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David Martindale reflects on dream start to job after leading Livi to cup final

Livingston v St Mirren – Betfred Cup – Semi Final – Hampden Park
(Image credit: Jane Barlow)

Livingston manager David Martindale hailed a collective effort after leading his side to the Betfred Cup final.

Scott Robinson headed home a rebound following a ninth-minute set-piece to earn a 1-0 win over St Mirren and a final date with St Johnstone on February 28.

The triumph continued Martindale’s sensational start to life in management – the Hampden success followed an eight-match winning streak and two draws with Celtic since he succeeded Gary Holt.

When asked what the win meant to him, the 46-year-old said: “It’s more about the club, I’m just absolutely delighted for the people at the club, the community, the fans. It’s been a horrendous, horrendous year for everybody and if I can give a wee bit of positivity to the fans I’m absolutely delighted.”

Martindale admits he could not have dreamed of a better start in the job.

“That’s one thing you reflect on after every game,” he said. “Even if you had asked me when I took over as caretaker manager, you’d have probably said it would be great to win the next two or three games.

“But I never thought I would be sitting here 11 games undefeated and going into the League Cup final.

“It’s a collective effort. Obviously I played a big part in that but I’m a small cog in a big wheel.”

Livi players have praised Martindale’s honesty since he took charge and he did not sugar-coat his assessment of the game.

“Truthfully? I think the ball is away to the local hospital,” he said. “Two honest teams leaving everything on the park.

“Scoring the early goal changes the dynamics. As the game went on you could see us getting more nervous, you could see St Mirren play more long balls which fell into our strengths.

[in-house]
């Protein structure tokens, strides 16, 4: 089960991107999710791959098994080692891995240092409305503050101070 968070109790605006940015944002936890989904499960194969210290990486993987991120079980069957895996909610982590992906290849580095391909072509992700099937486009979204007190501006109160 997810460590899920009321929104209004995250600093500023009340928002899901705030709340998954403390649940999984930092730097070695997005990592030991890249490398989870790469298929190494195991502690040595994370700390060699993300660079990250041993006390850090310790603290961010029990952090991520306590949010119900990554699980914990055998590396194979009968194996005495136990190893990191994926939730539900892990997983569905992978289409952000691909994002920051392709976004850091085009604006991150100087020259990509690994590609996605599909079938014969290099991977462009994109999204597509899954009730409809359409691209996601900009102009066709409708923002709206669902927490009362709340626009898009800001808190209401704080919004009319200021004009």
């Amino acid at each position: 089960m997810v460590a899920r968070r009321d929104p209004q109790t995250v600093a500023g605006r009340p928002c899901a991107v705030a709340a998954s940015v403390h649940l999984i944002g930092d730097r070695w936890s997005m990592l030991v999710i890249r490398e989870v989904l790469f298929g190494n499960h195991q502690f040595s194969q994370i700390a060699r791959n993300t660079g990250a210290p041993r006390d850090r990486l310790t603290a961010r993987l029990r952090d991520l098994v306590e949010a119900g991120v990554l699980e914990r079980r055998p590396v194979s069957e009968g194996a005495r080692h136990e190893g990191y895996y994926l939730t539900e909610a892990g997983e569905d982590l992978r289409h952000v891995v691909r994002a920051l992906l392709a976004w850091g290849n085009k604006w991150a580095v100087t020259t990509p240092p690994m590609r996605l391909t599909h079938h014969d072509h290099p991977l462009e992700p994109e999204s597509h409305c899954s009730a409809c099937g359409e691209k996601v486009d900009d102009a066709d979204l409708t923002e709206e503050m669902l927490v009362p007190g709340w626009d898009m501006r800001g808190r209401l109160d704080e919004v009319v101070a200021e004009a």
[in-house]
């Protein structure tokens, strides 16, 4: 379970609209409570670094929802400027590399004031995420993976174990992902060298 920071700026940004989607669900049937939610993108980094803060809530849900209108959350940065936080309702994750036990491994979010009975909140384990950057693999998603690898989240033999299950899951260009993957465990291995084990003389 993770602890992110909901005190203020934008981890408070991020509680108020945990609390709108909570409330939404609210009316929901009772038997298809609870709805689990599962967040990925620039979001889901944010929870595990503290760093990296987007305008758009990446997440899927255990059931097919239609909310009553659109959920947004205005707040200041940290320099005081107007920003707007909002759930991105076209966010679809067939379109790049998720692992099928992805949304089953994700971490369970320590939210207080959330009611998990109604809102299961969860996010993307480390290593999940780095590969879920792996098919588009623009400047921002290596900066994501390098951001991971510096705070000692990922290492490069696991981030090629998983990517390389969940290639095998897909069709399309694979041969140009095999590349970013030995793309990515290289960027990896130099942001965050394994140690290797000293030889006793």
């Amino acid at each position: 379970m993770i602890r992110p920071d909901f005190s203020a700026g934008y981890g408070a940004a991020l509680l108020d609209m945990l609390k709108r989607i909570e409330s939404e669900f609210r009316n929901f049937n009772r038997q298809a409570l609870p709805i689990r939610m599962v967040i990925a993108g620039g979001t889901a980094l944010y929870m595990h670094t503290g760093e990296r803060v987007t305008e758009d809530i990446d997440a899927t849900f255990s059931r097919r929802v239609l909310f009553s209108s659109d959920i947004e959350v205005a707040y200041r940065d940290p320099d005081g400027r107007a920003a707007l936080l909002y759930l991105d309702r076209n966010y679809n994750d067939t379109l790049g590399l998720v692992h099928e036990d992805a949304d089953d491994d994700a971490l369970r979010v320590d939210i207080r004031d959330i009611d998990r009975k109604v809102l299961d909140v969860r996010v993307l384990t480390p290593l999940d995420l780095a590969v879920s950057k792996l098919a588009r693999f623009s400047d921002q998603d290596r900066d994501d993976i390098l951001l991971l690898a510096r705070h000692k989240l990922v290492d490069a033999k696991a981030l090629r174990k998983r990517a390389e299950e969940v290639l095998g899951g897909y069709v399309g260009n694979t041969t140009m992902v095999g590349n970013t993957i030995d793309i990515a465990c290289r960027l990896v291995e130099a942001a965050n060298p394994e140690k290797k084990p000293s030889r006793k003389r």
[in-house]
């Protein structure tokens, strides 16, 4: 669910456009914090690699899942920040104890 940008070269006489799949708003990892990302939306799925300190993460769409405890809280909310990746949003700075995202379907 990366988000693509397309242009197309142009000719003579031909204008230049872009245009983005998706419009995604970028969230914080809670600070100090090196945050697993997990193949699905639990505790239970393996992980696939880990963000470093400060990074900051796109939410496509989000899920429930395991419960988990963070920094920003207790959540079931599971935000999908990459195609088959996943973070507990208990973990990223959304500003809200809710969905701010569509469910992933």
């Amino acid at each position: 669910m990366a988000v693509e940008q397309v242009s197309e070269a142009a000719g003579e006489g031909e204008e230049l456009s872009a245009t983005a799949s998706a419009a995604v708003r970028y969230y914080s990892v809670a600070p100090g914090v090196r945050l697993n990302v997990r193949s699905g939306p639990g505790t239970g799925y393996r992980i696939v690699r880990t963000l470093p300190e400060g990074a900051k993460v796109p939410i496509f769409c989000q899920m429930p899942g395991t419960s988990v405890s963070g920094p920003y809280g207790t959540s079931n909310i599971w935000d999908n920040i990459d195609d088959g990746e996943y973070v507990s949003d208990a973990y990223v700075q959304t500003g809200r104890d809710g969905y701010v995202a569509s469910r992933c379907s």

“When you come in at half-time, the boys realise they are only 45 minutes away from a cup final. Although I have got boys who have been to cup finals, there’s a lot of boys in the changing room who haven’t. And I think it’s only natural they become a bit more nervous and drop and start defending your goal.”

Those nerves were blown away after the game.

“I was delighted to get out the dressing room because the volume is at maximum,” Martindale said. “The boys are in there singing and dancing.”

Those scenes were in sharp contrast to the St Mirren changing room.

Manager Jim Goodwin said: “We are all bitterly disappointed and, as you can imagine, the guys are extremely low in the dressing room.

“There’s a few boys lying on the floor, there’s been tears and real frustration at how the game panned out. We all feel as if it’s a missed opportunity.

“The first half was quite a nervy affair, I don’t think there was a great deal of football being played.

“The second half, we asked them to go out there and play a bit more like the team they have shown in recent games. I think the players can be proud of what they put into that second half, we threw absolutely everything at Livingston.

“We had a couple of half-chances, (Conor) McCarthy has had one cleared off the line, another couple of little opportunities, but in fairness to Livingston, I thought they defended brilliantly.”

Saints also had two penalty claims, one when Joe Shaughnessy was caught late by Nicky Devlin’s attempted clearance, and a second-half talking point when Jon Obika was booked for going down under pressure from Julien Serrano.

“I don’t think the one in the second half was a penalty, having watched it back,” Goodwin said. “I think the referee made the right call there. Whether it’s simulation, I’m not sure but I do think the big man goes over a little bit too easily.

“But we definitely should have had a penalty in the first half. Joe Shaughnessy clearly gets a volley in the back of his leg.

“It’s a big call, they are the kind of decisions that you need to go your way in big games but unfortunately the referee didn’t see it.”